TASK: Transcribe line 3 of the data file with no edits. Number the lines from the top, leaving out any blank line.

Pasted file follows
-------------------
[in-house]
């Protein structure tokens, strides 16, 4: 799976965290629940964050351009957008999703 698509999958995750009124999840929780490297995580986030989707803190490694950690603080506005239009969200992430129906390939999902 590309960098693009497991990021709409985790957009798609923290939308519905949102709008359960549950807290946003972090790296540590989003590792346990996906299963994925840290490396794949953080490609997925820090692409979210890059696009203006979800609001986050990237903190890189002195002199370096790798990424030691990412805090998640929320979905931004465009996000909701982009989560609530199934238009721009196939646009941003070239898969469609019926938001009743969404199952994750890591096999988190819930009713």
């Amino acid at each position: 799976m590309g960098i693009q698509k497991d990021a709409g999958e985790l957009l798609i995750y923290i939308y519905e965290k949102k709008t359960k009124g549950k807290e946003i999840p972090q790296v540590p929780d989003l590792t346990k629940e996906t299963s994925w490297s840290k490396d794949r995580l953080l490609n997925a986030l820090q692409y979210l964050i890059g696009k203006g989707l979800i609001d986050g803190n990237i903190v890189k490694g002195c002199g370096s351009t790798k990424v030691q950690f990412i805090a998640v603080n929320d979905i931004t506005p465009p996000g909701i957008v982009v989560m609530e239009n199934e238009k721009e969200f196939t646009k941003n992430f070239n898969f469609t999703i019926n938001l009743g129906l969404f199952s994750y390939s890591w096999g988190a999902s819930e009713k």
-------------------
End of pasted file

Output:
């Amino acid at each position: 799976m590309g960098i693009q698509k497991d990021a709409g999958e985790l957009l798609i995750y923290i939308y519905e965290k949102k709008t359960k009124g549950k807290e946003i999840p972090q790296v540590p929780d989003l590792t346990k629940e996906t299963s994925w490297s840290k490396d794949r995580l953080l490609n997925a986030l820090q692409y979210l964050i890059g696009k203006g989707l979800i609001d986050g803190n990237i903190v890189k490694g002195c002199g370096s351009t790798k990424v030691q950690f990412i805090a998640v603080n929320d979905i931004t506005p465009p996000g909701i957008v982009v989560m609530e239009n199934e238009k721009e969200f196939t646009k941003n992430f070239n898969f469609t999703i019926n938001l009743g129906l969404f199952s994750y390939s890591w096999g988190a999902s819930e009713k």